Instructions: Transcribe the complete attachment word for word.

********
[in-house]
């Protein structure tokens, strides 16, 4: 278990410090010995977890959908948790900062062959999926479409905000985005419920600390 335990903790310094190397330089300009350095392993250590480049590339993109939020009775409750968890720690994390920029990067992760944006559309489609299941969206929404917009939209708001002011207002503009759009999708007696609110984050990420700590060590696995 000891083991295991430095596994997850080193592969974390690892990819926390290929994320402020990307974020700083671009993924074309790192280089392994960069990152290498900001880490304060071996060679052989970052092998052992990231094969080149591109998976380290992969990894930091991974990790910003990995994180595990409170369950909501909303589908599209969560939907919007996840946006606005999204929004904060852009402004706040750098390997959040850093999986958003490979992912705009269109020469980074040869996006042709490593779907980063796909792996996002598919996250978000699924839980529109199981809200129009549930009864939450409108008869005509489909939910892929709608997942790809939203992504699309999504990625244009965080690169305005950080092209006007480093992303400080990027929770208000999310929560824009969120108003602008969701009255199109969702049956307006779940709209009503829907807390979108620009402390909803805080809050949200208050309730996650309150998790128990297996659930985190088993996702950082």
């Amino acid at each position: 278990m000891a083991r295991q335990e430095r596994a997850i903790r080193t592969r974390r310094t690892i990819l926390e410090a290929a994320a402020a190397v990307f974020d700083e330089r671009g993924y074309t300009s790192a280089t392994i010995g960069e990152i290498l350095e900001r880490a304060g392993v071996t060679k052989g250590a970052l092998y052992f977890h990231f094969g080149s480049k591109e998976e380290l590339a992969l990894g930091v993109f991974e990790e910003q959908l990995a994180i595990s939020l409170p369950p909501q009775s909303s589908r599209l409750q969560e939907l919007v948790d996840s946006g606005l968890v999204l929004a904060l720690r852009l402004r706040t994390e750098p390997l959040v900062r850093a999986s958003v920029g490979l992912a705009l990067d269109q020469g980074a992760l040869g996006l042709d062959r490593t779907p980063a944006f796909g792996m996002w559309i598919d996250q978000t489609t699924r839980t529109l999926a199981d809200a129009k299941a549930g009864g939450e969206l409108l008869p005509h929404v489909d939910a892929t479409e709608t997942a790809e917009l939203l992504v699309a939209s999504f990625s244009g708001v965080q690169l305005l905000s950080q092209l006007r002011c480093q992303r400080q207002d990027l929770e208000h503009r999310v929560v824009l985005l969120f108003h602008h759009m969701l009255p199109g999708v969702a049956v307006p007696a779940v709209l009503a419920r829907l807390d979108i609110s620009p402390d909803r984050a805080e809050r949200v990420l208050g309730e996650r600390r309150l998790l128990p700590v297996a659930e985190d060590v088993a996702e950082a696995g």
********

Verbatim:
[in-house]
């Protein structure tokens, strides 16, 4: 278990410090010995977890959908948790900062062959999926479409905000985005419920600390 335990903790310094190397330089300009350095392993250590480049590339993109939020009775409750968890720690994390920029990067992760944006559309489609299941969206929404917009939209708001002011207002503009759009999708007696609110984050990420700590060590696995 000891083991295991430095596994997850080193592969974390690892990819926390290929994320402020990307974020700083671009993924074309790192280089392994960069990152290498900001880490304060071996060679052989970052092998052992990231094969080149591109998976380290992969990894930091991974990790910003990995994180595990409170369950909501909303589908599209969560939907919007996840946006606005999204929004904060852009402004706040750098390997959040850093999986958003490979992912705009269109020469980074040869996006042709490593779907980063796909792996996002598919996250978000699924839980529109199981809200129009549930009864939450409108008869005509489909939910892929709608997942790809939203992504699309999504990625244009965080690169305005950080092209006007480093992303400080990027929770208000999310929560824009969120108003602008969701009255199109969702049956307006779940709209009503829907807390979108620009402390909803805080809050949200208050309730996650309150998790128990297996659930985190088993996702950082």
């Amino acid at each position: 278990m000891a083991r295991q335990e430095r596994a997850i903790r080193t592969r974390r310094t690892i990819l926390e410090a290929a994320a402020a190397v990307f974020d700083e330089r671009g993924y074309t300009s790192a280089t392994i010995g960069e990152i290498l350095e900001r880490a304060g392993v071996t060679k052989g250590a970052l092998y052992f977890h990231f094969g080149s480049k591109e998976e380290l590339a992969l990894g930091v993109f991974e990790e910003q959908l990995a994180i595990s939020l409170p369950p909501q009775s909303s589908r599209l409750q969560e939907l919007v948790d996840s946006g606005l968890v999204l929004a904060l720690r852009l402004r706040t994390e750098p390997l959040v900062r850093a999986s958003v920029g490979l992912a705009l990067d269109q020469g980074a992760l040869g996006l042709d062959r490593t779907p980063a944006f796909g792996m996002w559309i598919d996250q978000t489609t699924r839980t529109l999926a199981d809200a129009k299941a549930g009864g939450e969206l409108l008869p005509h929404v489909d939910a892929t479409e709608t997942a790809e917009l939203l992504v699309a939209s999504f990625s244009g708001v965080q690169l305005l905000s950080q092209l006007r002011c480093q992303r400080q207002d990027l929770e208000h503009r999310v929560v824009l985005l969120f108003h602008h759009m969701l009255p199109g999708v969702a049956v307006p007696a779940v709209l009503a419920r829907l807390d979108i609110s620009p402390d909803r984050a805080e809050r949200v990420l208050g309730e996650r600390r309150l998790l128990p700590v297996a659930e985190d060590v088993a996702e950082a696995g």